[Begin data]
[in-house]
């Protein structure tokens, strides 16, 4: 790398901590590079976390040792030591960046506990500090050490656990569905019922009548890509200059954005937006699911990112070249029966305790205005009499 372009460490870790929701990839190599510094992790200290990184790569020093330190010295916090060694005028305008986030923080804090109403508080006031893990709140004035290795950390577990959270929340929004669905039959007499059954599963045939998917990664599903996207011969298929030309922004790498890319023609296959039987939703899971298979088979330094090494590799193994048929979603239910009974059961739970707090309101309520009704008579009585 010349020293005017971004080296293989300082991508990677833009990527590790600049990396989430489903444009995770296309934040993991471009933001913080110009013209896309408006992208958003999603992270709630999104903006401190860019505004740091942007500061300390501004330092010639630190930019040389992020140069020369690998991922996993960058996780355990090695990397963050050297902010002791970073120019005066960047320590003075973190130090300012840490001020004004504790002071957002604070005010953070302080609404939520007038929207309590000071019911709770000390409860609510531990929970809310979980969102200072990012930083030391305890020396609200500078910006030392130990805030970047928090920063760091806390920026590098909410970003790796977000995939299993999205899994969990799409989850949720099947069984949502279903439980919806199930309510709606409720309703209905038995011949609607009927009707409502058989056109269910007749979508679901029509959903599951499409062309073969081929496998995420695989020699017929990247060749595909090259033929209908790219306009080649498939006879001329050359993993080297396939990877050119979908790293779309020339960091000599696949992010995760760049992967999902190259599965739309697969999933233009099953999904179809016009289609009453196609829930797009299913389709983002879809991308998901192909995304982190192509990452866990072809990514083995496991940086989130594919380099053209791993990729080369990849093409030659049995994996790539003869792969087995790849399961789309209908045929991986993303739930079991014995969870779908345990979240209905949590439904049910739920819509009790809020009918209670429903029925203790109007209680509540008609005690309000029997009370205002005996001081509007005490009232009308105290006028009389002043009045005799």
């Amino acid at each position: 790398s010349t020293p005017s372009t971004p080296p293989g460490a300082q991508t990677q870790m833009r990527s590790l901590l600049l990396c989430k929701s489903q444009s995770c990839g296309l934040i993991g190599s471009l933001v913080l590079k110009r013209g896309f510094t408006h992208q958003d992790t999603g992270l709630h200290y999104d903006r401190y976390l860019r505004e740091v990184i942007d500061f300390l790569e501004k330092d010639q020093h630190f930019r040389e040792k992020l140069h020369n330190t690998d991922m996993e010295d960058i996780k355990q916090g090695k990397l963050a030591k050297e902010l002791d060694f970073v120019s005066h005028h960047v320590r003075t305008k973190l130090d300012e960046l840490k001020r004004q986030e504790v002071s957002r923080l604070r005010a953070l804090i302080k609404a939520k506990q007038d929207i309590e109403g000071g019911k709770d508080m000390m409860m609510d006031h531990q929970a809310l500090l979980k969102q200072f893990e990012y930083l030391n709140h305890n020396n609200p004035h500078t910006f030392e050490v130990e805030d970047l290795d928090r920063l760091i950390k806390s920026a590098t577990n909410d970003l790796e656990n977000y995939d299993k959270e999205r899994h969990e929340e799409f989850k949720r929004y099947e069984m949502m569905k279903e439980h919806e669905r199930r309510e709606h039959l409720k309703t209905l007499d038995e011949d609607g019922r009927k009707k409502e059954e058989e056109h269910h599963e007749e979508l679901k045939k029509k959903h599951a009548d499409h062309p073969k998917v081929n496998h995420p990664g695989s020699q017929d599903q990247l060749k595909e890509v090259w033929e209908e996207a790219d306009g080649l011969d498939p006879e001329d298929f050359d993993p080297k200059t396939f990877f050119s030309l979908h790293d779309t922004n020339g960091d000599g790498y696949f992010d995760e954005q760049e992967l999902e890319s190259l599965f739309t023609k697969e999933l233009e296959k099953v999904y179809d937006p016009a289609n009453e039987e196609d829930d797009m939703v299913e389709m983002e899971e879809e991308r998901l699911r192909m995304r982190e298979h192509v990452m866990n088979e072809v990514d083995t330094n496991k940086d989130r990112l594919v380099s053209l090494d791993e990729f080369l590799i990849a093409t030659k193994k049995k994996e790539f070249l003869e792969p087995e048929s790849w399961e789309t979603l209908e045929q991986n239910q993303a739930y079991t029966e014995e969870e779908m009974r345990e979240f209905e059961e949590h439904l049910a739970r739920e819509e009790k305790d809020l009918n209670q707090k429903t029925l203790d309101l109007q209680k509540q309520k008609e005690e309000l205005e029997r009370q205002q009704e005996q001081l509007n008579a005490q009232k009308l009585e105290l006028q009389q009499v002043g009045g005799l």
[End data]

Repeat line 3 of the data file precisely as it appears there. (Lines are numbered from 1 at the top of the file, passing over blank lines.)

């Amino acid at each position: 790398s010349t020293p005017s372009t971004p080296p293989g460490a300082q991508t990677q870790m833009r990527s590790l901590l600049l990396c989430k929701s489903q444009s995770c990839g296309l934040i993991g190599s471009l933001v913080l590079k110009r013209g896309f510094t408006h992208q958003d992790t999603g992270l709630h200290y999104d903006r401190y976390l860019r505004e740091v990184i942007d500061f300390l790569e501004k330092d010639q020093h630190f930019r040389e040792k992020l140069h020369n330190t690998d991922m996993e010295d960058i996780k355990q916090g090695k990397l963050a030591k050297e902010l002791d060694f970073v120019s005066h005028h960047v320590r003075t305008k973190l130090d300012e960046l840490k001020r004004q986030e504790v002071s957002r923080l604070r005010a953070l804090i302080k609404a939520k506990q007038d929207i309590e109403g000071g019911k709770d508080m000390m409860m609510d006031h531990q929970a809310l500090l979980k969102q200072f893990e990012y930083l030391n709140h305890n020396n609200p004035h500078t910006f030392e050490v130990e805030d970047l290795d928090r920063l760091i950390k806390s920026a590098t577990n909410d970003l790796e656990n977000y995939d299993k959270e999205r899994h969990e929340e799409f989850k949720r929004y099947e069984m949502m569905k279903e439980h919806e669905r199930r309510e709606h039959l409720k309703t209905l007499d038995e011949d609607g019922r009927k009707k409502e059954e058989e056109h269910h599963e007749e979508l679901k045939k029509k959903h599951a009548d499409h062309p073969k998917v081929n496998h995420p990664g695989s020699q017929d599903q990247l060749k595909e890509v090259w033929e209908e996207a790219d306009g080649l011969d498939p006879e001329d298929f050359d993993p080297k200059t396939f990877f050119s030309l979908h790293d779309t922004n020339g960091d000599g790498y696949f992010d995760e954005q760049e992967l999902e890319s190259l599965f739309t023609k697969e999933l233009e296959k099953v999904y179809d937006p016009a289609n009453e039987e196609d829930d797009m939703v299913e389709m983002e899971e879809e991308r998901l699911r192909m995304r982190e298979h192509v990452m866990n088979e072809v990514d083995t330094n496991k940086d989130r990112l594919v380099s053209l090494d791993e990729f080369l590799i990849a093409t030659k193994k049995k994996e790539f070249l003869e792969p087995e048929s790849w399961e789309t979603l209908e045929q991986n239910q993303a739930y079991t029966e014995e969870e779908m009974r345990e979240f209905e059961e949590h439904l049910a739970r739920e819509e009790k305790d809020l009918n209670q707090k429903t029925l203790d309101l109007q209680k509540q309520k008609e005690e309000l205005e029997r009370q205002q009704e005996q001081l509007n008579a005490q009232k009308l009585e105290l006028q009389q009499v002043g009045g005799l």